Successful premiere: Mercedes-AMG #25 completes historic drive
The Mercedes-AMG #25 completed a historic drive.
A successful premiere: The Mercedes-AMG GT3 #25, equipped with the Space Drive electronic steering system from Schaeffler Paravan Technologie GmbH & Co. KG has completed a historic drive. As the first GT3 vehicle without a mechanical connection between the steering unit and the steering gear, the steer-by-wire technology carrier successfully took part in a race on the Nordschleife. In the six-hour qualifying race for the ADAC Total 24h Nürburgring, the bolide finished a respectable 21st overall after 41 laps and took home victory in the SPX class. "Today was a historic day for us," said Roland Arnold, CEO of Schaeffler Paravan Technologie GmbH, who developed the system from disabled mobility. "Never before has a GT3 car without a mechanical connection competed in a race on the Nürburgring Nordschleife. This was a very strong team performance. Especially the drivers and the whole team did a top job."
The quartet of drivers around Dominik Farnbacher, Philip Ellis, Tim Scheerbarth and Briton Darren Turner, who all sat in the GT3 cockpit with the steer-by-wire steering system for the first time, mastered their task with flying colours and were able to provide further important impetus for the further development of the system. "After we tested the Mercedes AMG GT3 on the Nordschleife for the first time in April, I was convinced that the system would work reliably," says Hubert Hügle, CTO of Schaeffler Paravan and responsible for the development of Space Drive 3. "What surprised me was the consistently positive feedback from the drivers who drove the car on the Nordschleife for the first time. These are important test kilometres on the toughest race track. It is important for us that many different drivers are used in order to generate diverse feedback for the development of the system. The system proved its reliability again and the drivers got out of the car relaxed."
It confirms our decision to consistently continue and intensify our testing and development work on the Nordschleife.
In ideal conditions, Philip Ellis, who had driven qualifying 2 as well as the top 30, started from position 24 and made up important places in the first hour and a half of the race. "The start was good. It felt good. We were running at the front and could keep up," he reported. "It was actually better than expected. We can be very happy. It's a good base." Darren Turner was the second driver to take over the cockpit on lap 14 and settled back into 20th after the pit stop. "Philip was incredibly quick, which shows how good the system is," the Briton reported. "I didn't know what to expect beforehand and I've never driven this kind of steering before. I feel confident with the Space Drive system. And with every lap you learn a bit more about the driving and steering feel as it's a bit different to drive. I was able to get good times."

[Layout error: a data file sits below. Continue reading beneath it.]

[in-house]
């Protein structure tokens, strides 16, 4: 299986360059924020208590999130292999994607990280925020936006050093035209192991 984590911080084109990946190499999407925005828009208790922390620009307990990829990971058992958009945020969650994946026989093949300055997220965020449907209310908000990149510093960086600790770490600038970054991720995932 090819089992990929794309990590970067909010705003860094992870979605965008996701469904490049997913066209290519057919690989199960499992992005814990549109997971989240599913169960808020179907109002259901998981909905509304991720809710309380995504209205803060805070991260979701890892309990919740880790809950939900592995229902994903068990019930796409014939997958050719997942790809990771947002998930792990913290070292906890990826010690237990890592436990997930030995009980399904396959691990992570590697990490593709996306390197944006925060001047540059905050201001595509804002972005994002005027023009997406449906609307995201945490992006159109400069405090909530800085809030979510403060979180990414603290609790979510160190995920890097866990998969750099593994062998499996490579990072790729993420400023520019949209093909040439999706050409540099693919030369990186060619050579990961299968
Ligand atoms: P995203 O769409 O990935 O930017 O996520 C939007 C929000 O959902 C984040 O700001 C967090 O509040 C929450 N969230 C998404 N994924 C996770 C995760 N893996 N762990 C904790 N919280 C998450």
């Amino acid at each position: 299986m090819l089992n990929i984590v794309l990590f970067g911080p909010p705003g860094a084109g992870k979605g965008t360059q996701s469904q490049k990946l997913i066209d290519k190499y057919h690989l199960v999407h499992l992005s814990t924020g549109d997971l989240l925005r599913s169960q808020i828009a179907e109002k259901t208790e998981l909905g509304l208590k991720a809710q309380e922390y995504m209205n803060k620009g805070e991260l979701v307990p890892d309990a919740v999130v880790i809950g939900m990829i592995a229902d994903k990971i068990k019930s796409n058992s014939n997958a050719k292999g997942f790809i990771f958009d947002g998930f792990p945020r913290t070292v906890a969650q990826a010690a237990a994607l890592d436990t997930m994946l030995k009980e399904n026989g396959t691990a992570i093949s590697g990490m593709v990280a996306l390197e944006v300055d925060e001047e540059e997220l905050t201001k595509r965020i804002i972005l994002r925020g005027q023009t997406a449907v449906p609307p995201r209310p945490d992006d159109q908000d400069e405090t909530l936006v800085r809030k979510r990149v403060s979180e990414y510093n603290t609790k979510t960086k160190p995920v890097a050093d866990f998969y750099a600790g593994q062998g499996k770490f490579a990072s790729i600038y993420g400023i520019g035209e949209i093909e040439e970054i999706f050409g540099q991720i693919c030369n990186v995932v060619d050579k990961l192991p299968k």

At Turn 21, Tim Scheerbarth, who already drove the Porsche GT4 with Space Drive at last year's 24h NBR, took over the cockpit. "That was an important long run for me with the Mercedes-AMG GT3 and the space drive system. Both worked super well in combination," he reports. He got used to the new vehicle very quickly. "You already meet a few competitors on the track, and I was able to overtake one or two GT3 cars. That shows that the pace was good. It was absolutely safe to drive." Last to take to the track was Dominik Farnbacher, who was able to take the good position over the 41-lap distance. "I've never come across a team that was so well prepared," he praised the Space Drive crew. The system, the car, the team everything was problem free today and that was exactly our goal, to show that the car can last 6 hours. Now it's on to the next level. Everything we learned today we want to implement for the 24h Nürburgring."
It was a successful dress rehearsal and important preparation before the legendary 49th ADAC Total 24h Nürburgring, those responsible agree. "It confirms our decision to consistently continue and intensify our testing and development work on the Nordschleife," reports Klaus Graf, member of the Schaeffler Paravan management, who completed the first test drives on the Nordschleife in April. "The result shows us above all that the Nordschleife is a very good test environment, as the demands on driver and vehicle, due to the track characteristics, are very different." The team is confident that it can finish the 24h race from 3 to 6 June with a positive result.
The Space Drive electronic driving and steering system from Schaeffler Paravan is a key technology for autonomous driving in Level 5, which originally emerged from mobility for the disabled. By eliminating the steering column, future vehicle concepts can be completely rethought, making new interior concepts possible. Steer-by-wire technology has been approved by the German Motor Sports Federation (DMSB) for two years and has since been tested under the tough conditions of racing. The steering technology is part of the GTC Race regulations and, since this year, in the DTM and is thus being further developed at racing speed. The system had its premiere on the Nordschleife in a Porsche Cayman 718 GT4 at the ADAC Total 24h Nürburgring last year.
Since 1970, the 24h race at the Nürburgring has been one of the toughest and most prestigious races in the world, alongside the 24h Le Mans. The competition twice around the clock on the 25.378-kilometre variant of the Grand Prix circuit and Nordschleife is held from 3 to 6 June. Since its inception, the 24-hour race has always put new prototypes of racing cars as well as innovative technologies to an incomparable endurance test. Since the opening of the Nürburgring in 1927, the saying has been true: "Everyone praises what Nürburgring tests."